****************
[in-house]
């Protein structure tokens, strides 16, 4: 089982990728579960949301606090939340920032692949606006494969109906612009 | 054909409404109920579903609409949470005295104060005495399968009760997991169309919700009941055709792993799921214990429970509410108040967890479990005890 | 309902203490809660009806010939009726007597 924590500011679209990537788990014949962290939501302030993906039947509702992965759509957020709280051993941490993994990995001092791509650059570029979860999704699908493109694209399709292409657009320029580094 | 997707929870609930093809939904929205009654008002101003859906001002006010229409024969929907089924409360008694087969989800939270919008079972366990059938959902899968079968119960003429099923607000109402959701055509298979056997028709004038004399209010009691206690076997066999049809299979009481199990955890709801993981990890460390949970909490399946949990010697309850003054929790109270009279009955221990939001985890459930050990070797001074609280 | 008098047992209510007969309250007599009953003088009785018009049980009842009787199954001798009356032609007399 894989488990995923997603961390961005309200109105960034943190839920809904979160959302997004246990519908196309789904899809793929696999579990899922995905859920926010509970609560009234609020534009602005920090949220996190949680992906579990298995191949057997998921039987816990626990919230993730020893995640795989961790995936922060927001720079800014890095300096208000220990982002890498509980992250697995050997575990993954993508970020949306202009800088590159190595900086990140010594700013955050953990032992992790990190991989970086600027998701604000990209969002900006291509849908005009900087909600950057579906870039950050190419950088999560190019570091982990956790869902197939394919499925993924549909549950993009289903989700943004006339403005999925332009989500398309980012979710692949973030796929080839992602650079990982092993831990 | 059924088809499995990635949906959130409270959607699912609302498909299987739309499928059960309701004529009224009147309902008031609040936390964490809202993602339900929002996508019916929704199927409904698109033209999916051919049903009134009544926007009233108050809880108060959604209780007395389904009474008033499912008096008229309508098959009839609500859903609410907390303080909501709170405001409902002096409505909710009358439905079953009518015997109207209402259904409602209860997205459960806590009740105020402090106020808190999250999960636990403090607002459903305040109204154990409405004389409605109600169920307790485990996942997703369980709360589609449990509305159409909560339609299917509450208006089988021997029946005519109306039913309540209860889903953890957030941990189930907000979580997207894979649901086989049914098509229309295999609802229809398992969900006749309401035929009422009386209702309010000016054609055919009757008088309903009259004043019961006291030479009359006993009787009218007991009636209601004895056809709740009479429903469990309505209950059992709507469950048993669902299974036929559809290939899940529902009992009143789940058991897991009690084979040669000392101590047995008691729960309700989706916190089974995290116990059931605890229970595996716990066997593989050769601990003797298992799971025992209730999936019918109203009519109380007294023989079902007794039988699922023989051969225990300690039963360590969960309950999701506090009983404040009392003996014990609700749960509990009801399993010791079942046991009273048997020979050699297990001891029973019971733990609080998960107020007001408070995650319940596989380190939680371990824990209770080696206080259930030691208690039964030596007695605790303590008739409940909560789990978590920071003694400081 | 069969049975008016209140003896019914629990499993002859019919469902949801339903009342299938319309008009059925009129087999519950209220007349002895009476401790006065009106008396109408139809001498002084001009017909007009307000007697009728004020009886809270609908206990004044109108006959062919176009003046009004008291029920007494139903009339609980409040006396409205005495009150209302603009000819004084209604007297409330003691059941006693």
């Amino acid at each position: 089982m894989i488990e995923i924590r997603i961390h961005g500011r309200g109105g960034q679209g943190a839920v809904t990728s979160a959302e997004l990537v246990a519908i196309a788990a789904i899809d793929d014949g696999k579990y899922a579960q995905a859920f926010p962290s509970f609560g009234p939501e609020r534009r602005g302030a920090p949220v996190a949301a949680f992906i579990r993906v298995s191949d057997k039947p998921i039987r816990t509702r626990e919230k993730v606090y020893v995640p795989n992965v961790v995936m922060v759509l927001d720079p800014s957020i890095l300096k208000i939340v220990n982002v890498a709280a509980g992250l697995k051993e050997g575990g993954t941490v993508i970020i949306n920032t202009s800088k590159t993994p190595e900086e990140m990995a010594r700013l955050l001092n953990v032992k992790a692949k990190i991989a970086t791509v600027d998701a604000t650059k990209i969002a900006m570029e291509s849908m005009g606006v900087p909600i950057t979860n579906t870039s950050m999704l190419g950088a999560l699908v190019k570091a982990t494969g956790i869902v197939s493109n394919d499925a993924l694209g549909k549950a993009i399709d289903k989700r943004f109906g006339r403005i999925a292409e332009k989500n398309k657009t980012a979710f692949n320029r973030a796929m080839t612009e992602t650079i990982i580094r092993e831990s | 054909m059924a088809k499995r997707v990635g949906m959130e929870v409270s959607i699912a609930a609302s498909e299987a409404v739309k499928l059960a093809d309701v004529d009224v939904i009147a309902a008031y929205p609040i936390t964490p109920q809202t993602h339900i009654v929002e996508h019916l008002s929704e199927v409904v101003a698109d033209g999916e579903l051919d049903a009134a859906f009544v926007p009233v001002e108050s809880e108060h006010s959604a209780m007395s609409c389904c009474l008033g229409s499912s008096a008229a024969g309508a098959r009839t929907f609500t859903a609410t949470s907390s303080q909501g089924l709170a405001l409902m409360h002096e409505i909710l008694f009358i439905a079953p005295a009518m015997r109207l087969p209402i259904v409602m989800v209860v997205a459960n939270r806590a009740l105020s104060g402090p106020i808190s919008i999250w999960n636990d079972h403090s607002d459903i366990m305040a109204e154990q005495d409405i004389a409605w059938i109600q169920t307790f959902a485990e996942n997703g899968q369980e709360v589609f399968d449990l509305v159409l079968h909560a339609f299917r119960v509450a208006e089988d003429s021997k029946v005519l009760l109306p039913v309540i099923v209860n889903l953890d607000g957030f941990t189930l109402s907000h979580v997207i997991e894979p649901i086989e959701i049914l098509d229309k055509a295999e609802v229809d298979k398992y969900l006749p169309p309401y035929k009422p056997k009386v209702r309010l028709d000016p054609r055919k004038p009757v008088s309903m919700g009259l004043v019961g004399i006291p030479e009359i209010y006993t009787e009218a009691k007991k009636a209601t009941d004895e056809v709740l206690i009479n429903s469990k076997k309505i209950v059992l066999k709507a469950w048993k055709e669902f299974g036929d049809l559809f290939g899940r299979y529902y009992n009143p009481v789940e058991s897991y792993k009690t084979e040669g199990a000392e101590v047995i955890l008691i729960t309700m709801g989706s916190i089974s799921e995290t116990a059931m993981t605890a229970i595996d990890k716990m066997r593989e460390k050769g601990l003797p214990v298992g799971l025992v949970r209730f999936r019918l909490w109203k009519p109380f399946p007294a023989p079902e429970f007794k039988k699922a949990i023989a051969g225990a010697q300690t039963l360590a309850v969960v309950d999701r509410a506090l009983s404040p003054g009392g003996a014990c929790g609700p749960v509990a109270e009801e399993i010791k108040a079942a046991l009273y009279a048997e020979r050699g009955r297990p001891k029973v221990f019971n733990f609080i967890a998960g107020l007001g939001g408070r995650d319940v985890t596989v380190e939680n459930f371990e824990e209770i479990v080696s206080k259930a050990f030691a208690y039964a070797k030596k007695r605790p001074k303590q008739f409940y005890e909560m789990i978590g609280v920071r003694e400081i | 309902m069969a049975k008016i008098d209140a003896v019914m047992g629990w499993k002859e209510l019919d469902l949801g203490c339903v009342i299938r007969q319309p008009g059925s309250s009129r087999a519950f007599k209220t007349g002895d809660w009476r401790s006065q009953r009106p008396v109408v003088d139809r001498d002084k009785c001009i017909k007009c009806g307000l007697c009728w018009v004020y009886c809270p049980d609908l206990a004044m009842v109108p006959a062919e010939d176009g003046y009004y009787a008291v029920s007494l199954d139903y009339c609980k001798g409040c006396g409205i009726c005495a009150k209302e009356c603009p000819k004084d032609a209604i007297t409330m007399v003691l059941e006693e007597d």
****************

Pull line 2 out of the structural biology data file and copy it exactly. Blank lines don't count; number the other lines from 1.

């Protein structure tokens, strides 16, 4: 089982990728579960949301606090939340920032692949606006494969109906612009 | 054909409404109920579903609409949470005295104060005495399968009760997991169309919700009941055709792993799921214990429970509410108040967890479990005890 | 309902203490809660009806010939009726007597 924590500011679209990537788990014949962290939501302030993906039947509702992965759509957020709280051993941490993994990995001092791509650059570029979860999704699908493109694209399709292409657009320029580094 | 997707929870609930093809939904929205009654008002101003859906001002006010229409024969929907089924409360008694087969989800939270919008079972366990059938959902899968079968119960003429099923607000109402959701055509298979056997028709004038004399209010009691206690076997066999049809299979009481199990955890709801993981990890460390949970909490399946949990010697309850003054929790109270009279009955221990939001985890459930050990070797001074609280 | 008098047992209510007969309250007599009953003088009785018009049980009842009787199954001798009356032609007399 894989488990995923997603961390961005309200109105960034943190839920809904979160959302997004246990519908196309789904899809793929696999579990899922995905859920926010509970609560009234609020534009602005920090949220996190949680992906579990298995191949057997998921039987816990626990919230993730020893995640795989961790995936922060927001720079800014890095300096208000220990982002890498509980992250697995050997575990993954993508970020949306202009800088590159190595900086990140010594700013955050953990032992992790990190991989970086600027998701604000990209969002900006291509849908005009900087909600950057579906870039950050190419950088999560190019570091982990956790869902197939394919499925993924549909549950993009289903989700943004006339403005999925332009989500398309980012979710692949973030796929080839992602650079990982092993831990 | 059924088809499995990635949906959130409270959607699912609302498909299987739309499928059960309701004529009224009147309902008031609040936390964490809202993602339900929002996508019916929704199927409904698109033209999916051919049903009134009544926007009233108050809880108060959604209780007395389904009474008033499912008096008229309508098959009839609500859903609410907390303080909501709170405001409902002096409505909710009358439905079953009518015997109207209402259904409602209860997205459960806590009740105020402090106020808190999250999960636990403090607002459903305040109204154990409405004389409605109600169920307790485990996942997703369980709360589609449990509305159409909560339609299917509450208006089988021997029946005519109306039913309540209860889903953890957030941990189930907000979580997207894979649901086989049914098509229309295999609802229809398992969900006749309401035929009422009386209702309010000016054609055919009757008088309903009259004043019961006291030479009359006993009787009218007991009636209601004895056809709740009479429903469990309505209950059992709507469950048993669902299974036929559809290939899940529902009992009143789940058991897991009690084979040669000392101590047995008691729960309700989706916190089974995290116990059931605890229970595996716990066997593989050769601990003797298992799971025992209730999936019918109203009519109380007294023989079902007794039988699922023989051969225990300690039963360590969960309950999701506090009983404040009392003996014990609700749960509990009801399993010791079942046991009273048997020979050699297990001891029973019971733990609080998960107020007001408070995650319940596989380190939680371990824990209770080696206080259930030691208690039964030596007695605790303590008739409940909560789990978590920071003694400081 | 069969049975008016209140003896019914629990499993002859019919469902949801339903009342299938319309008009059925009129087999519950209220007349002895009476401790006065009106008396109408139809001498002084001009017909007009307000007697009728004020009886809270609908206990004044109108006959062919176009003046009004008291029920007494139903009339609980409040006396409205005495009150209302603009000819004084209604007297409330003691059941006693």